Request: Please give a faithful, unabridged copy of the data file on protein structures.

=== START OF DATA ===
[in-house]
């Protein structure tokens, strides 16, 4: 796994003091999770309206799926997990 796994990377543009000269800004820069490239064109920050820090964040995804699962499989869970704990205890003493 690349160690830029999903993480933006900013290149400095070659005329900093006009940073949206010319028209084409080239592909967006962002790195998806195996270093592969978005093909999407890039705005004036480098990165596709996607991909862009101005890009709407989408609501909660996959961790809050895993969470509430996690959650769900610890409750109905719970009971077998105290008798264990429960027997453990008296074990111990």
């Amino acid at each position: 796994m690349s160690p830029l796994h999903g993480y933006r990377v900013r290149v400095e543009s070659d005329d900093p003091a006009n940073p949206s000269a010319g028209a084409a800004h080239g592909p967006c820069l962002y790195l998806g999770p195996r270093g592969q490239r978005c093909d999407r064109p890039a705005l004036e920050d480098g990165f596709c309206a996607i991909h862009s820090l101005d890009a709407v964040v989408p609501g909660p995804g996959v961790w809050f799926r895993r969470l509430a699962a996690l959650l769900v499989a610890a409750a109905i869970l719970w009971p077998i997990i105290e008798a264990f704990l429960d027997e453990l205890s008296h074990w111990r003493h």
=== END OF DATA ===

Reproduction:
[in-house]
């Protein structure tokens, strides 16, 4: 796994003091999770309206799926997990 796994990377543009000269800004820069490239064109920050820090964040995804699962499989869970704990205890003493 690349160690830029999903993480933006900013290149400095070659005329900093006009940073949206010319028209084409080239592909967006962002790195998806195996270093592969978005093909999407890039705005004036480098990165596709996607991909862009101005890009709407989408609501909660996959961790809050895993969470509430996690959650769900610890409750109905719970009971077998105290008798264990429960027997453990008296074990111990």
């Amino acid at each position: 796994m690349s160690p830029l796994h999903g993480y933006r990377v900013r290149v400095e543009s070659d005329d900093p003091a006009n940073p949206s000269a010319g028209a084409a800004h080239g592909p967006c820069l962002y790195l998806g999770p195996r270093g592969q490239r978005c093909d999407r064109p890039a705005l004036e920050d480098g990165f596709c309206a996607i991909h862009s820090l101005d890009a709407v964040v989408p609501g909660p995804g996959v961790w809050f799926r895993r969470l509430a699962a996690l959650l769900v499989a610890a409750a109905i869970l719970w009971p077998i997990i105290e008798a264990f704990l429960d027997e453990l205890s008296h074990w111990r003493h």